Last week we were watching and waiting for a series of bearish head & shoulder patterns to either be confirmed or be invalidated on daily charts of such indexes as the Dow Jones Industrial Average, S&P500 Index, Dow Jones Transports Average, Russell 2000, New York Stock Exchange Average as well as a host of stocks. This week a number of those patterns were confirmed with a downside break of neckline support (see next chart).

Figure 1 - Dai1ly chart of the S&P500 Index showing phase one of the bearish head & shoulders top patterns which was confirmed with the breach of the purple neckline on Tuesday. As the circles in the volume subgraph show, volume at first increased on upside moves in the left shoulder and head but then bullish volume was absent when the right shoulder was formed. This shows bullish participation in the last rally waning. But to fully confirm this pattern, we should see increasing bearish volume (increasing volume on drops) especially if the neckline is retested in the coming days. This pattern has a minimum downside target of 820 based on the height of the head from the neckline. Chart courtesy of GenesisFT.com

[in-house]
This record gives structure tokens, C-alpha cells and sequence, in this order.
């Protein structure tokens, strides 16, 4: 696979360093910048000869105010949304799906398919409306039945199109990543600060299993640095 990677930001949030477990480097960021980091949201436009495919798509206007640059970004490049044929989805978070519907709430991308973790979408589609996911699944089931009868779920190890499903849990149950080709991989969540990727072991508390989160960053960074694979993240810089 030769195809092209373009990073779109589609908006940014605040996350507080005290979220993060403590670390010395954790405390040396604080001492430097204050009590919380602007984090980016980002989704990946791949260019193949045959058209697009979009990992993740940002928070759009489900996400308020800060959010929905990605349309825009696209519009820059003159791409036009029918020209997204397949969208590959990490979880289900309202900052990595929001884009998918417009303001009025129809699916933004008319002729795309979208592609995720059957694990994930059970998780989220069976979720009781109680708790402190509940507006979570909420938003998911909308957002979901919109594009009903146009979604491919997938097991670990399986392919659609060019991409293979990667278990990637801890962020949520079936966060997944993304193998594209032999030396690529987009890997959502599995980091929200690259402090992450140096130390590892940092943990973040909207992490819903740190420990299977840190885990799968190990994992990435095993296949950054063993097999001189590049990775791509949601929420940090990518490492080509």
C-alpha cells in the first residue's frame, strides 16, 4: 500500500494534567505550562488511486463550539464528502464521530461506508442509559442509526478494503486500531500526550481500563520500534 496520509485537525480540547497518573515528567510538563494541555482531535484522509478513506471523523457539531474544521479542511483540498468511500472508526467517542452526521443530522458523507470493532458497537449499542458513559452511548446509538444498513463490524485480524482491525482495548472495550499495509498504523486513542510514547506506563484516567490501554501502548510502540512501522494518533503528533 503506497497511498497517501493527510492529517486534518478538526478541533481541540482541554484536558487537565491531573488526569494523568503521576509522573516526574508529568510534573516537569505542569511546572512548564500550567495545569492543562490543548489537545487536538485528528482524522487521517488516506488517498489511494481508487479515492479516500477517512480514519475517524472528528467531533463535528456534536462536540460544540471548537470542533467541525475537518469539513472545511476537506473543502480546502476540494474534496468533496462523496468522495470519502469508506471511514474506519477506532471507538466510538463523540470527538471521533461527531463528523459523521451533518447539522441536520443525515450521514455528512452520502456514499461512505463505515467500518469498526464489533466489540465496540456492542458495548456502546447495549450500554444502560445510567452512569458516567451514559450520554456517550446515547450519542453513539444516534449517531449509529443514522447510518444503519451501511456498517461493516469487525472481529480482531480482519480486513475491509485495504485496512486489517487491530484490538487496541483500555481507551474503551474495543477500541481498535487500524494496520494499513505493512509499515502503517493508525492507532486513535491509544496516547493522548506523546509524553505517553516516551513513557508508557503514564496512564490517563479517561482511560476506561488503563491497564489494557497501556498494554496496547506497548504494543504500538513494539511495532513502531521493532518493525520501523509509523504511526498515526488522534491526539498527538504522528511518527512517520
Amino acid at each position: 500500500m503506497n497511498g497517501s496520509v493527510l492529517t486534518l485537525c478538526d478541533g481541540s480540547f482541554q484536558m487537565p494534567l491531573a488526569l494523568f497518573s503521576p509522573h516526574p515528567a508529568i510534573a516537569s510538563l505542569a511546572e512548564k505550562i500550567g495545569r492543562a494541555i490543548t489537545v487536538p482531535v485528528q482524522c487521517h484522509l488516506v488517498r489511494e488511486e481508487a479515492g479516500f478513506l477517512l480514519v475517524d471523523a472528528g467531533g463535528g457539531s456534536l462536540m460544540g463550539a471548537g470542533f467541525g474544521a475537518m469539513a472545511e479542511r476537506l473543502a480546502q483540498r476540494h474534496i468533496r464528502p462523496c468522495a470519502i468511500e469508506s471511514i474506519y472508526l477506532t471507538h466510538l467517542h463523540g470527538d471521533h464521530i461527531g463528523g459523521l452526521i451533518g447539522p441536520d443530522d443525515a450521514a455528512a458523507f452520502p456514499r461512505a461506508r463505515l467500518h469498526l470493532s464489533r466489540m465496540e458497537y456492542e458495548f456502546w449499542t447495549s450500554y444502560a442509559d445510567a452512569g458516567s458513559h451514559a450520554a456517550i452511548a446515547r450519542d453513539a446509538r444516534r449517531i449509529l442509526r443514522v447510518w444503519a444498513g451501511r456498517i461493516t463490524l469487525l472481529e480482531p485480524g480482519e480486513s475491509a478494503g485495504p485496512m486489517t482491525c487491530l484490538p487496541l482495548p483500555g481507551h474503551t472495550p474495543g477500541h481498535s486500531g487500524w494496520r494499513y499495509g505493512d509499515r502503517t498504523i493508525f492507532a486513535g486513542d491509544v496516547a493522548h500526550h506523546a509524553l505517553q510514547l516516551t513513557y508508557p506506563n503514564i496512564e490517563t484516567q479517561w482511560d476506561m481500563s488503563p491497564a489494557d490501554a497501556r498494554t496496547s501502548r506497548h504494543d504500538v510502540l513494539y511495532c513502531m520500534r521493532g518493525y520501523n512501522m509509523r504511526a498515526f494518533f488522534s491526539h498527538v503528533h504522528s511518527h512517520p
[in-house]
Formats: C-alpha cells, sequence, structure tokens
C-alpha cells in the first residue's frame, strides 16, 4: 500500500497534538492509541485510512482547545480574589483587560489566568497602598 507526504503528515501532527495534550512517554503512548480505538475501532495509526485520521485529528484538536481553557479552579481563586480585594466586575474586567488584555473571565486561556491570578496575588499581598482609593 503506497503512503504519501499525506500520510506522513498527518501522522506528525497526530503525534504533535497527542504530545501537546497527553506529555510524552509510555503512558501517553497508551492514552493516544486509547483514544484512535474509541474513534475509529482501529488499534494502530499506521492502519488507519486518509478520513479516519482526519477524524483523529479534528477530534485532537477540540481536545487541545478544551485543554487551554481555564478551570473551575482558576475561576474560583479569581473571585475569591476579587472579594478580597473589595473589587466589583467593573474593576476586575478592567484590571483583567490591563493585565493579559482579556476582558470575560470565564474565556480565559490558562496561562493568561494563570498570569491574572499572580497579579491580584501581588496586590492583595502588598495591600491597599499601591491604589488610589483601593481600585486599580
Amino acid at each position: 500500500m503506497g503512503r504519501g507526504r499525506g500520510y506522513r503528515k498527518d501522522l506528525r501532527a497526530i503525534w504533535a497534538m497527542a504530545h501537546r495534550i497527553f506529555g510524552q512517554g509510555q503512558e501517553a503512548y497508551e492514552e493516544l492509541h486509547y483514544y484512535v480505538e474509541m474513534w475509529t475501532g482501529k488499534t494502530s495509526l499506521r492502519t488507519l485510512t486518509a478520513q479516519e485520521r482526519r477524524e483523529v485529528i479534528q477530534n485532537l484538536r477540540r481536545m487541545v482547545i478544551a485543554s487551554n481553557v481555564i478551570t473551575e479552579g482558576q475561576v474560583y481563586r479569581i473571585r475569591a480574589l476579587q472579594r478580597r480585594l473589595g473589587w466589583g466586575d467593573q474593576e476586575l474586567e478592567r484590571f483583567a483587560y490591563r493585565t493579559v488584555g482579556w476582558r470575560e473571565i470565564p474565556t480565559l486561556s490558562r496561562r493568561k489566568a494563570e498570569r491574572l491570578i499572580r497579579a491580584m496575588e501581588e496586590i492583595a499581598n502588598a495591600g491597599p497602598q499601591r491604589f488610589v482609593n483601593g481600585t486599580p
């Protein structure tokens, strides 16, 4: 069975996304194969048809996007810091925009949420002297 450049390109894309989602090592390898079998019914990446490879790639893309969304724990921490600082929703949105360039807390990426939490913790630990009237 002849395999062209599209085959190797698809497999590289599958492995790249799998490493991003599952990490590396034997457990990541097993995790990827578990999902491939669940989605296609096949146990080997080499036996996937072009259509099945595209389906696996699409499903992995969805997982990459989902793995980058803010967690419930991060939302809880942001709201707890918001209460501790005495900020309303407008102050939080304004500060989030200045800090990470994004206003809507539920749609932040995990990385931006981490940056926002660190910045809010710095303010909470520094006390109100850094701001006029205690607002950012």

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Next week will test this pattern. If we get a brief rally to neckline resistance and stocks again break down, the bearish head & shoulders pattern will be confirmed but volume is crucial. As the next chart shows, volume has been anemic bringing the validity of this pattern into question. Bears will want to see lower volume on rallies and higher volume on downside moves with volume moving above the 50-day average volume line (blue) on price drops.